Paul Sistare is a man on a mission. As the Founder and CEO of Atlantica Hotels International, he not only ensures that his guests get a good night’s rest, but he makes sure that he does too. How does he do this? By knowing that he, and the whole Atlantica Hotel chain, promote sustainable tourism with a special emphasis on protecting children’s rights.
In the run-up to the next Global Child Forum in South America, where Paul Sistare will be a featured speaker, we asked him a few quick questions about the travel and tourism industry, what Atlantica Hotels are doing to support of children’s rights and how he deals with the ever-increasing pressures of leading the largest privately held hospitality company in Latin America.
Global Child Forum (GCF): The travel and tourism industry has huge potential to positively impact children’s rights, and tourism features in three of the SDGs. What do you think needs to be done within the sector to truly have a positive impact on children? What are some of these key actions?
Paul Sistare (PS): To positively impact children’s rights, the first action required is recognition that children’s rights are being violated all over the world including the most sophisticated cities in the world – this is not just an issue in poor countries and underdevelopment nations. When the problem is recognized and identified, the actions begin at the front lines of defense. This includes hotels being vigilant when accepting guests who arrive with minors (often without proper documentation to prove legal custody), and also involves the tourism industry as a whole including airlines, cruise ships, attractions and so on. Those individuals on the front line must then accept their responsibility and have the means to identify and then report violations without fear of repercussion by the police or governmental agencies, much less the leadership of the respective companies.
GCF: It’s been said that supporting children’s rights in the workplace is not ornamental, but fundamental. What is Atlantica Hotels (Brasil) doing to ensure that children’s rights are protected and respected?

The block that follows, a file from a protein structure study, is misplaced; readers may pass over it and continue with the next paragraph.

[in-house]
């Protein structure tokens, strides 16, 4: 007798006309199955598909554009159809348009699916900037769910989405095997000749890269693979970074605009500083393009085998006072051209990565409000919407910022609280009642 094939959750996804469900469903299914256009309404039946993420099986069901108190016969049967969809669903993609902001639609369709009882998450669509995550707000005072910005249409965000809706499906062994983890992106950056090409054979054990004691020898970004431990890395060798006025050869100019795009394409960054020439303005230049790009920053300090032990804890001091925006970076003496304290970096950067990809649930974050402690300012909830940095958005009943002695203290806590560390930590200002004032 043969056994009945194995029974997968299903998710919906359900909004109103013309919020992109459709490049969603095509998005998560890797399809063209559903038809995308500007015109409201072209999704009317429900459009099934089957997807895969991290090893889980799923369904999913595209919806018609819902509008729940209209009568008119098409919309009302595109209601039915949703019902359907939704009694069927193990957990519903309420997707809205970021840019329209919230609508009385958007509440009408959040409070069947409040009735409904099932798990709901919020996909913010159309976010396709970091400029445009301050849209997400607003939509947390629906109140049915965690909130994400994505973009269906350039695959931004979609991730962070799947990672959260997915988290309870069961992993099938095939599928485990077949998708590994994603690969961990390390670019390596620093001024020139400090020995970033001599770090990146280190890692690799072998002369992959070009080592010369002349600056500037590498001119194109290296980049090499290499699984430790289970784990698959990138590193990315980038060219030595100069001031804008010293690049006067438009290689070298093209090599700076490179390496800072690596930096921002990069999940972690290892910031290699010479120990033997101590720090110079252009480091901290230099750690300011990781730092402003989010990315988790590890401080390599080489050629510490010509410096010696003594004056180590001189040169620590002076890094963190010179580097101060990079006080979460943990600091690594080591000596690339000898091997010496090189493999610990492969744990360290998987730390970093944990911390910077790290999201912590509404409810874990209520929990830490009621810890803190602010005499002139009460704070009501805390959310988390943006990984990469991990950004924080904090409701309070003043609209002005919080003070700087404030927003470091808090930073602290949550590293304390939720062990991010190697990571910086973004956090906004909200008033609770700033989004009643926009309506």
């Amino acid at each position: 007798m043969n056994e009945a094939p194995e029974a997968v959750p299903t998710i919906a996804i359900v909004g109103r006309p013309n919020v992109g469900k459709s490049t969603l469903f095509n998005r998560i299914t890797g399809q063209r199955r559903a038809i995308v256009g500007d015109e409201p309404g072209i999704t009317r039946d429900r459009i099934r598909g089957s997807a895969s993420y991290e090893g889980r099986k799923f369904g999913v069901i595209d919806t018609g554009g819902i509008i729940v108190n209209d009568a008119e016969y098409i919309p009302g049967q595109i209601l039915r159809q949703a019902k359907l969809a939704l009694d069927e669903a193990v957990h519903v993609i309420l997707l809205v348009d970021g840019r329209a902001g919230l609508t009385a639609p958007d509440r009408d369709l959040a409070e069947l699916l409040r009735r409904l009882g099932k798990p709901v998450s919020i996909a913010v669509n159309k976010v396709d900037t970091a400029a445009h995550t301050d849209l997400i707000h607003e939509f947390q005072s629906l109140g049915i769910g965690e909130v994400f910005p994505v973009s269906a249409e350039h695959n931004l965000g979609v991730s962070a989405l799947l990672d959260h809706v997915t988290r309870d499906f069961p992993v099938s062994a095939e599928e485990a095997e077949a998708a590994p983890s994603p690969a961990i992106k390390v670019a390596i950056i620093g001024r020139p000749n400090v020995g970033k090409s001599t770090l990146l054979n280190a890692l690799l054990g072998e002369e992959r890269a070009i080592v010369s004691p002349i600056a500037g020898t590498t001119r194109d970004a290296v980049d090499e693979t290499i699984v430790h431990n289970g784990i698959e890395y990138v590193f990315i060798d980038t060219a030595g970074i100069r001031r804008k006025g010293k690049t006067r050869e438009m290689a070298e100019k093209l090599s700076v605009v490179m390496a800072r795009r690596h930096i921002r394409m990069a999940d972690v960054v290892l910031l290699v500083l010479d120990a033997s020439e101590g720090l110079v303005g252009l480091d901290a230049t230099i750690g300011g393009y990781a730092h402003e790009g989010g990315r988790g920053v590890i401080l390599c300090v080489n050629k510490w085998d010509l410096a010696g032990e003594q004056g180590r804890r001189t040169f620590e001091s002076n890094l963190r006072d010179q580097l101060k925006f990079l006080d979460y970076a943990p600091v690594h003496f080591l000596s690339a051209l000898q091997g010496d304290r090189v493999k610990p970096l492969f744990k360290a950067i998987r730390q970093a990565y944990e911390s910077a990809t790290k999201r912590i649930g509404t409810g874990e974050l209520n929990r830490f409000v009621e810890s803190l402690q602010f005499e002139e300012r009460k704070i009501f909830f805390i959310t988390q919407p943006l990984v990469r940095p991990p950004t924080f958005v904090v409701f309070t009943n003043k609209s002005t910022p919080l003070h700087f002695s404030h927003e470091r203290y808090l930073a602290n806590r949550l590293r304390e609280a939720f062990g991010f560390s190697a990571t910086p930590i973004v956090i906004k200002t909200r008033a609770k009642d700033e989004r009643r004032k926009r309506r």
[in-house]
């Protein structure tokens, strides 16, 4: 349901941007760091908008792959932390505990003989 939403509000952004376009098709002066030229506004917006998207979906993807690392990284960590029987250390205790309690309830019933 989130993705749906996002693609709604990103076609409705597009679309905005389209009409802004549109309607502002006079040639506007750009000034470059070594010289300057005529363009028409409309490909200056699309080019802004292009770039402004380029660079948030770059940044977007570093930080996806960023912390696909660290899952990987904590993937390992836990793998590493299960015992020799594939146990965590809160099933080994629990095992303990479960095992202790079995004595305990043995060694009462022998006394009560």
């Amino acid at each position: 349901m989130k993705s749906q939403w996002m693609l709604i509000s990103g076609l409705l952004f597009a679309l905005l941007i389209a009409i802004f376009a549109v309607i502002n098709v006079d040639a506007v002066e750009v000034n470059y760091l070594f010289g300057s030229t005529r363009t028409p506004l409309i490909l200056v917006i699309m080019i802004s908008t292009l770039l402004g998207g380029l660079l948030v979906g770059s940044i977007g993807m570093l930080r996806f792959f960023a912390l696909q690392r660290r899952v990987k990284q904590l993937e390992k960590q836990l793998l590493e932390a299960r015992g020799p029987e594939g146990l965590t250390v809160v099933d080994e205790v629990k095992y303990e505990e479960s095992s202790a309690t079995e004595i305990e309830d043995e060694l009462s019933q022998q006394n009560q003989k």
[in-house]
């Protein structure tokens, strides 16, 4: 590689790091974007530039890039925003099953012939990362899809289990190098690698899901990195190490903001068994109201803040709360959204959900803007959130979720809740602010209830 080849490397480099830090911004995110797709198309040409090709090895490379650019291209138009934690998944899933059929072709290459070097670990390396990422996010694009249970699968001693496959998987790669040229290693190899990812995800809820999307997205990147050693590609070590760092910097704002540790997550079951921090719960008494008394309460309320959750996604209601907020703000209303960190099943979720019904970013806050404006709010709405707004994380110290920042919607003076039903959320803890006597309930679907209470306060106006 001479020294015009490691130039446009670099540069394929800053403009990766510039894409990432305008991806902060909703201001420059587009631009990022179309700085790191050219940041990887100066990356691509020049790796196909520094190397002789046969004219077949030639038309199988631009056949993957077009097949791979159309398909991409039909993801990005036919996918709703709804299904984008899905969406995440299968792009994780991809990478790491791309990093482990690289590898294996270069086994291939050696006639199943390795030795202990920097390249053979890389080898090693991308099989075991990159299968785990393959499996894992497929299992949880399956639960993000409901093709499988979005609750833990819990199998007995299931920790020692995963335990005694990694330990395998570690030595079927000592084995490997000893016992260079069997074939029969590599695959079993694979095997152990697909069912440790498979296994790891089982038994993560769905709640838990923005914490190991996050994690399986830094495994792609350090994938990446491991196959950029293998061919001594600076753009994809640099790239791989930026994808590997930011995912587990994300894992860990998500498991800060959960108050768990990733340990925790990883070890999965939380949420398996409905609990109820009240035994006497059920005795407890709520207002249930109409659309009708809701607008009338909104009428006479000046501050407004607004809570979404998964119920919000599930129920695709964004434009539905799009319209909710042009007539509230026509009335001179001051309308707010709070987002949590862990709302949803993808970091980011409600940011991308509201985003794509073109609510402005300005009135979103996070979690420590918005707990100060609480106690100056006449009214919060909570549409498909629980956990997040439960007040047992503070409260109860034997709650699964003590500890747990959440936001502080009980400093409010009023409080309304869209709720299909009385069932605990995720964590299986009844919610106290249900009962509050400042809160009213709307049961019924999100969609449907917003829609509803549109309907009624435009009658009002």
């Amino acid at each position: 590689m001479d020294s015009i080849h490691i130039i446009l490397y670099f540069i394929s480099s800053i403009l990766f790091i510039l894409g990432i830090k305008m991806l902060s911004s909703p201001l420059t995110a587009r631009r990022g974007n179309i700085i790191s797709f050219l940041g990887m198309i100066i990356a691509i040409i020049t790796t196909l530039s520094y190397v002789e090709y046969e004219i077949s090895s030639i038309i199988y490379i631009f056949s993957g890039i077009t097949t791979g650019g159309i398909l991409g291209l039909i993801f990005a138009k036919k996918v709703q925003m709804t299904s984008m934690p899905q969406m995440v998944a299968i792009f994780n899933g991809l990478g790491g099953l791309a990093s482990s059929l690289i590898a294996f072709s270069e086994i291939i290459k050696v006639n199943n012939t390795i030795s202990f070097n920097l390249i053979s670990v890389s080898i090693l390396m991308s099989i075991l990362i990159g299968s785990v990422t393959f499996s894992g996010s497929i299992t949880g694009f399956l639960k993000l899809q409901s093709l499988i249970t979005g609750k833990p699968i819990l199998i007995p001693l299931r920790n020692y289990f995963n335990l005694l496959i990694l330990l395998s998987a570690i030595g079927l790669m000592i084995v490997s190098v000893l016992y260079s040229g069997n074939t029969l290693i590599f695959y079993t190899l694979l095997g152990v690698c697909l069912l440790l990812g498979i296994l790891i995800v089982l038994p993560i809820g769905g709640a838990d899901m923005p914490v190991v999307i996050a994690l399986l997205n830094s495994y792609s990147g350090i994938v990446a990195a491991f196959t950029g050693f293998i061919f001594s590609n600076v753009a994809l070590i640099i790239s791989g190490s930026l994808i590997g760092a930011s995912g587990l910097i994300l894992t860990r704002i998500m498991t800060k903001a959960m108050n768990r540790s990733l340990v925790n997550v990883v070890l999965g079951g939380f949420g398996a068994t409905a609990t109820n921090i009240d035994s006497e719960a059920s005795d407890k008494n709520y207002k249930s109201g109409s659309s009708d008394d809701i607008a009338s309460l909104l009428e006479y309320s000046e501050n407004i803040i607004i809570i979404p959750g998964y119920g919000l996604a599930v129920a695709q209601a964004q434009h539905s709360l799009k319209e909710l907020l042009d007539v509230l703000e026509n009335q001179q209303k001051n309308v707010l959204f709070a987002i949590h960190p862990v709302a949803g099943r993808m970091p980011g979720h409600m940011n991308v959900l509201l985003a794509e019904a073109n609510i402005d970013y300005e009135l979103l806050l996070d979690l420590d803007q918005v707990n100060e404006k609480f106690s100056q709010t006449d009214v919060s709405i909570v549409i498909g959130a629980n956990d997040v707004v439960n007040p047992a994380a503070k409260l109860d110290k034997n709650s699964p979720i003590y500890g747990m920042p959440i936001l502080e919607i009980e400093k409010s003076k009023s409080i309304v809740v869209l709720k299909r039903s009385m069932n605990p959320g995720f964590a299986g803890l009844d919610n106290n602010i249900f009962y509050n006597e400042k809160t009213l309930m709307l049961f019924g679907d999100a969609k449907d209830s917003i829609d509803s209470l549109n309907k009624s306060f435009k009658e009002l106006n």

PS: In 2006, Atlantica was the first and only company to call out the horrid violation of children’s rights, more specifically sexual exploitation, and created an internal “code of conduct” prior to being the first and only company in Latin America to sign an industry-wide international Code of Conduct on the issue*. That internal code of conduct came with a year of intensive training of all guest contact staff, which included the reporting of suspected violations with the support on a long-term partnership with the NGO Childhood Brasil.
In the second year, Atlantica demanded that all purveyors of products used at Atlantica hotels participate in the Atlantica Code of Conduct. In parallel to this action, various programs were adopted by individual hotels to assure that guests of the hotel were also aware of the program. Turn down service included reminders of the program, and guests were informed at check-in with visual posters at the front desk and in the lobby to encourage participation.
In order to increase the commitment, specific campaigns were established in partnership with Childhood Brasil. The most important of these is the National Day against Sexual Exploitation and Abuse of Children on May 18th. Turnover of staff is a significant challenge in the hospitality industry and to keep the message strong with new staff, each hotel established a staff member as a “program mentor” and developed new training and education programs. Today, a senior level staff, headed by the Vice President of Human Resources, representatives from the hotels and corporate office, and Childhood Brasil representatives meet monthly to develop new action plans to continue to not only raise money for the program but also develop new actions to keep the program fresh. Protection of children is not a program in Atlantica; it’s the culture and DNA of Atlantica.
GCF: Our benchmark report, The Corporate Sector and Children’s Rights in South America (which scores the region’s top 300 companies on how well they report on children’s rights), will be launched at the Global Child Forum on South America. What can the region’s businesses do to raise their score in the future?
PS: Successful case studies of respected organizations such as Atlantica Hotels need to be distributed to other companies. Not only just the ultimate success story, but also how Atlantica Hotels built the success. There were many programs that failed. People forget those. They only remember those that succeed.